Dee Donatelli, RN, BSN, MBA, Sr. Vice President, Provider Services, Hayes, Inc.
There are many definitions for value analysis, but I think we could all agree that value analysis in healthcare today is a creative analytical study and evaluation of the function of a product, service, or technology. The objective of any value analysis exercise is to determine the lowest cost approach that will provide an equivalent or better performance or outcome.
Adding more value
With the pressures affecting healthcare today, it’s time to add more value to the process. To do so, we need to bridge the evidence gap and start using a systematic and objective evidence-based approach, a process we call evidence-based value analysis (EBVA).
I’ve talked in previous columns about how using EBVA to assess and compare the clinical value, as well as the operational and financial impact, of new and existing health technologies takes traditional value analysis to the next level. A good starting point to better understand the scientific and clinical evidence of a product’s value is health technology assessment (HTA).
HTA is the systematic and objective evaluation of the technical performance, safety, clinical efficacy, effectiveness, cost, cost-effectiveness, organizational implications, social consequences, and legal and ethical considerations of the application of a health technology, in most cases a drug, medical device, or clinical or surgical procedure. Many experts describe HTA as a bridge between evidence and policy-making since HTA provides stakeholders with accessible, evidence-based information they can use to make decisions about which health technologies to adopt, which to eliminate, and how to efficiently allocate scarce healthcare resources. More importantly, HTA enables hospitals to identify and stop using interventions that are unsafe or ineffective or that have an unfavorable benefit/risk ratio.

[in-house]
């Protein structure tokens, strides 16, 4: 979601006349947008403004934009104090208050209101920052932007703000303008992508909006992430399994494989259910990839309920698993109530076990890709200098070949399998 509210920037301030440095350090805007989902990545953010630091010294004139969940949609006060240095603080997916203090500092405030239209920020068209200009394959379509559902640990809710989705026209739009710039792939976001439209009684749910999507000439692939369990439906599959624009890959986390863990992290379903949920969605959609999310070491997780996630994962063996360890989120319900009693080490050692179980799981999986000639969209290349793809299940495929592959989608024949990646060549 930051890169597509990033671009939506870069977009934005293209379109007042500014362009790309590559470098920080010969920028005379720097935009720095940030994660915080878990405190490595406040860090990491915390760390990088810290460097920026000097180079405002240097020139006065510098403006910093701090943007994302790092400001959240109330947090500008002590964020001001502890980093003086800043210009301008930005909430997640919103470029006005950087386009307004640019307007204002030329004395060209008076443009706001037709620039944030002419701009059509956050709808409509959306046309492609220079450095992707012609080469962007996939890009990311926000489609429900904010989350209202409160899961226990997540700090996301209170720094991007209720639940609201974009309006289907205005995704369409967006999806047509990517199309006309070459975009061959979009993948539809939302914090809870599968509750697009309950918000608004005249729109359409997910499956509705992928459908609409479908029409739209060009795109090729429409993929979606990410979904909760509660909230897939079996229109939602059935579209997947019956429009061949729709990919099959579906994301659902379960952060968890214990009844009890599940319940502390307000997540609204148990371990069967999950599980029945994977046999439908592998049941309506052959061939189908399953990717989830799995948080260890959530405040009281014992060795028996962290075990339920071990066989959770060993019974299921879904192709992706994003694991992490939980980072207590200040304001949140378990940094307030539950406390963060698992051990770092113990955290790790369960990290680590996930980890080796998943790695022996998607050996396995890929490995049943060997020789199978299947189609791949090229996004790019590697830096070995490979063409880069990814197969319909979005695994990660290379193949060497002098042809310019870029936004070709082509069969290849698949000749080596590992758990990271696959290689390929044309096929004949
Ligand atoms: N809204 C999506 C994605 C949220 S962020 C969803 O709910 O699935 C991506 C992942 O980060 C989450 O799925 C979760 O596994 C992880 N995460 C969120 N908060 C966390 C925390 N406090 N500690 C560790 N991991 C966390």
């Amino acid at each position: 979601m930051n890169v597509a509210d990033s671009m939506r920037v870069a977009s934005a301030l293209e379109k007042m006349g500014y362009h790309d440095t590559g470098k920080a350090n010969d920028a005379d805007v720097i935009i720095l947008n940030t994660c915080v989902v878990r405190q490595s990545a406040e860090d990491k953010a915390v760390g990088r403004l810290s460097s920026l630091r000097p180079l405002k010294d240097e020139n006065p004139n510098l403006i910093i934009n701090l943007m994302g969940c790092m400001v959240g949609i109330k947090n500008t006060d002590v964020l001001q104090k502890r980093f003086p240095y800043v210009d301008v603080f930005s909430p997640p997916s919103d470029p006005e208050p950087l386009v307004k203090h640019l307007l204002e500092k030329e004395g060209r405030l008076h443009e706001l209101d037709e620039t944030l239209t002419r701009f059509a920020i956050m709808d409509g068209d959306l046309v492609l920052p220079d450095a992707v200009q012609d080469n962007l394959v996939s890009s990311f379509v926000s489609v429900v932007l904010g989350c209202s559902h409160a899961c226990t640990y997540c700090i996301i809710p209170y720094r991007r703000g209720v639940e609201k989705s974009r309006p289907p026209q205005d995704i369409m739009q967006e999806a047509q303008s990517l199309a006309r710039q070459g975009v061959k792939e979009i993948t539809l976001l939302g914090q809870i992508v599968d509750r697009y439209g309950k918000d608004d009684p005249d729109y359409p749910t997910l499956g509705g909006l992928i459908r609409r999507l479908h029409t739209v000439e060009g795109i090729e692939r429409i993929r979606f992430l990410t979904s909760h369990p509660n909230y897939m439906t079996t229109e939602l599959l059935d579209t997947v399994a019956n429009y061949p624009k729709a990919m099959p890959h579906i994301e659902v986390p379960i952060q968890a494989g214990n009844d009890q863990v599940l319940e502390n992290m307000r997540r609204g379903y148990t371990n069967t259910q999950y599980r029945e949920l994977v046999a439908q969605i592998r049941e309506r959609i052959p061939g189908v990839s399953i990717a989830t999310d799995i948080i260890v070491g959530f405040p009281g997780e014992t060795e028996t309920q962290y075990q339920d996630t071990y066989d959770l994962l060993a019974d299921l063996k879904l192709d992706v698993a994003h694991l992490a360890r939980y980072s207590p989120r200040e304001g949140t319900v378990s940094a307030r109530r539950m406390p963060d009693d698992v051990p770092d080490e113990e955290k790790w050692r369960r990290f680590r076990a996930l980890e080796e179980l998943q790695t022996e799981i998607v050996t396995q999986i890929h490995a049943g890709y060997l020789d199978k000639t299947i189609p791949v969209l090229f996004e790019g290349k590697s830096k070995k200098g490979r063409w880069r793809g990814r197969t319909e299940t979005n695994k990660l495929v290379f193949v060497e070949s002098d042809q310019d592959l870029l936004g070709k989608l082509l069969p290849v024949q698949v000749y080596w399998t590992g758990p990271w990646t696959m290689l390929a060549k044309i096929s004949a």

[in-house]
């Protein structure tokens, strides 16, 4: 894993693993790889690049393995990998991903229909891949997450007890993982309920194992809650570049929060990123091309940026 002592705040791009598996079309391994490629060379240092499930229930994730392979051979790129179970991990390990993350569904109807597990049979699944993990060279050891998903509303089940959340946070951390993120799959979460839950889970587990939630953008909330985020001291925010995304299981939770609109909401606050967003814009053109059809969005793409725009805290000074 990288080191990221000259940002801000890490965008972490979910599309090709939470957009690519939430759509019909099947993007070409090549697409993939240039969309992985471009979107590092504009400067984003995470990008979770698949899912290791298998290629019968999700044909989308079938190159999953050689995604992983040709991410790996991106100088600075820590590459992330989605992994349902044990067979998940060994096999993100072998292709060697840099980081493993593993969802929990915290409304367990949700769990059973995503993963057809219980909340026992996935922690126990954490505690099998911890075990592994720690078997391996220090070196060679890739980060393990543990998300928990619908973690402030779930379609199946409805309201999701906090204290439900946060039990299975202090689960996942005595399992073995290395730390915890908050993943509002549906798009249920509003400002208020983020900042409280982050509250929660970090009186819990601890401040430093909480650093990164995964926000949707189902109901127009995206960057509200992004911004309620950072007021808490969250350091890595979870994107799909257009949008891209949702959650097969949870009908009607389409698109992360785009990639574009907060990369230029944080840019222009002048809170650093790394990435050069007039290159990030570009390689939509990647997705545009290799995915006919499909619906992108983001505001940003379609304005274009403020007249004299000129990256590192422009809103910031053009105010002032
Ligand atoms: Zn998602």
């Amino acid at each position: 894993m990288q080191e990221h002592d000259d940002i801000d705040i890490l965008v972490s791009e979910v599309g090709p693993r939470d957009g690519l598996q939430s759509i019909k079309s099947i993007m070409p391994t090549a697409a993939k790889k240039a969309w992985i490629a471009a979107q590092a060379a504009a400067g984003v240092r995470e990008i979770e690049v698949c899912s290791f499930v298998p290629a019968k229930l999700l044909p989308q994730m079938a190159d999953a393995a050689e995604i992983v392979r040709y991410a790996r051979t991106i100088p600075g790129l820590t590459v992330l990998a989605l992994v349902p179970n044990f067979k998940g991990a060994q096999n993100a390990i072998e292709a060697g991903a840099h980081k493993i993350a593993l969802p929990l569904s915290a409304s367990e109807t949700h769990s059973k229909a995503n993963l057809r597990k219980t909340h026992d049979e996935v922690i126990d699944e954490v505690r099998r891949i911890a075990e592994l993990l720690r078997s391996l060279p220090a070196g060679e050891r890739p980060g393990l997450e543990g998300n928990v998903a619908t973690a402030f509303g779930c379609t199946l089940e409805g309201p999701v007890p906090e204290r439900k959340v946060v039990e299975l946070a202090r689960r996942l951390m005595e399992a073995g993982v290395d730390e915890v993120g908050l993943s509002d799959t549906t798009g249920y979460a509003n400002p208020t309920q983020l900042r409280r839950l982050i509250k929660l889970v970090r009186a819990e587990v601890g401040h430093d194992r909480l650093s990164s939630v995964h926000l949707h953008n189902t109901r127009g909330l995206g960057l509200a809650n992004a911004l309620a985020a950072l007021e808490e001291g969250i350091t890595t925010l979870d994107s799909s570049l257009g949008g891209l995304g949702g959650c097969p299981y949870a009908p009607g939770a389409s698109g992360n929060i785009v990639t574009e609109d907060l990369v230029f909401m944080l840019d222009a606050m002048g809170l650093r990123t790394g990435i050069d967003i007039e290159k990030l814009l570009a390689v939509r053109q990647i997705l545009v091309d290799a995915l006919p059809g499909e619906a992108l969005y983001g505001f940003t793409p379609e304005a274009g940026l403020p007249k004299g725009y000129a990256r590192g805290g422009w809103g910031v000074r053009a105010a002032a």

So where would HTA fit into your current value analysis process? You can incorporate HTA anywhere in the course of evaluating the products, devices, services, and interventions we use to deliver care to patients, but I would suggest that HTA become the foundation upon which you build your EBVA process. “Does good evidence exist?” is the first question you need to answer before you can proceed with decision making. HTA could help VA teams to determine whether they should proceed at all. Often times, the lack of evidence is as much a determining factor as the presence of good evidence. Once the HTA is completed, the team can proceed with financial and internal business analyses. Here’s why you should link HTA and value analysis:
· To improve patient safety and clinical outcomes: A systematic review of the research may pick up warning signs and identify those technologies that will need closer monitoring.
To promote efficient utilization of resources: The United States has the most expensive healthcare in the world, but our outcomes are not commensurate with our spending. Studies have shown that in certain regions of the United States, there is no correlation between the dollars spent on healthcare and health outcomes. We need to achieve better clinical outcomes for the money we spend.
· To support strategic technology planning and reduce conflict: With the numerous requests for new and expensive technologies, many of which are made based on clinician preference, the use of evidence to determine cost-effectiveness is essential. Let evidence become the neutral ground you use to make decisions, set priorities, diffuse conflict, and provide justification for strategic planning decisions.
· To guide the appropriate implementation of health technologies: A systematic approach can identify up-front issues such as training and credentialing, compatibility, patient flow, and turf battles, and ensure smoother adoption of new technology.
· To maximize cost-effectiveness and achieve sustainable goals and financial viability for the organization.
HTA can be the bridge that enables you to add greater value to value analysis in your organization. This will allow you to acquire health technologies that yield high-quality care at a sustainable cost and avoid or eliminate ineffective or unsafe technologies. It is possible to improve patient care while achieving greater financial viability.
Ms. Donatelli has more than 30 years of experience in the healthcare industry, with expertise in the areas of supply chain cost reduction and value analysis. Before joining Hayes, Ms. Donatelli was Vice President of Performance Services at VHA, Inc., where she provided executive leadership and direction for VHA’s consulting services, including Clinical Quality Value Analysis. She is a Certified Material Resource Professional (CMRP) and a Fellow of the Association for Healthcare Resource and Materials Management (AHRMM). She the current president of AHVAP, the Association of Healthcare Value Analysis Professionals. Dee can be reached at email@example.com for questions or comments.
Hayes, Inc. (http://www.hayesinc.com), an internationally recognized leader in health technology research and consulting, is dedicated to promoting better health outcomes through the use of evidence.